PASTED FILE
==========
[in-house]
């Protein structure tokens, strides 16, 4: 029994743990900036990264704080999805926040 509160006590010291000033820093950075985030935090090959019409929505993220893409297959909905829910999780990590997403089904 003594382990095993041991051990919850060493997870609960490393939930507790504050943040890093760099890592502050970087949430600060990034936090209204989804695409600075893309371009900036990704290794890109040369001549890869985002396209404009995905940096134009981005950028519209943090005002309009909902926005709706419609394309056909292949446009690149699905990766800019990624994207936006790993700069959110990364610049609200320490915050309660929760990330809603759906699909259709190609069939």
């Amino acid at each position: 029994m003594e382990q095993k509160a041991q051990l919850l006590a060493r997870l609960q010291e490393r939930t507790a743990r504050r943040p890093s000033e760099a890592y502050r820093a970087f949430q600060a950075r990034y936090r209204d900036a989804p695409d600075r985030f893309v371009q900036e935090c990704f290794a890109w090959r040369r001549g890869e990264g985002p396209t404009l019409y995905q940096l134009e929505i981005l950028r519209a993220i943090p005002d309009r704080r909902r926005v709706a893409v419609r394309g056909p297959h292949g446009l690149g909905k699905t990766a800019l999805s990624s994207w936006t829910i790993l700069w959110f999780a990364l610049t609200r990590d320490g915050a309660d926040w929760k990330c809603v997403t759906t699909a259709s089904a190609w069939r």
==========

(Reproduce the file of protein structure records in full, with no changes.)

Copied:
[in-house]
């Protein structure tokens, strides 16, 4: 029994743990900036990264704080999805926040 509160006590010291000033820093950075985030935090090959019409929505993220893409297959909905829910999780990590997403089904 003594382990095993041991051990919850060493997870609960490393939930507790504050943040890093760099890592502050970087949430600060990034936090209204989804695409600075893309371009900036990704290794890109040369001549890869985002396209404009995905940096134009981005950028519209943090005002309009909902926005709706419609394309056909292949446009690149699905990766800019990624994207936006790993700069959110990364610049609200320490915050309660929760990330809603759906699909259709190609069939």
């Amino acid at each position: 029994m003594e382990q095993k509160a041991q051990l919850l006590a060493r997870l609960q010291e490393r939930t507790a743990r504050r943040p890093s000033e760099a890592y502050r820093a970087f949430q600060a950075r990034y936090r209204d900036a989804p695409d600075r985030f893309v371009q900036e935090c990704f290794a890109w090959r040369r001549g890869e990264g985002p396209t404009l019409y995905q940096l134009e929505i981005l950028r519209a993220i943090p005002d309009r704080r909902r926005v709706a893409v419609r394309g056909p297959h292949g446009l690149g909905k699905t990766a800019l999805s990624s994207w936006t829910i790993l700069w959110f999780a990364l610049t609200r990590d320490g915050a309660d926040w929760k990330c809603v997403t759906t699909a259709s089904a190609w069939r």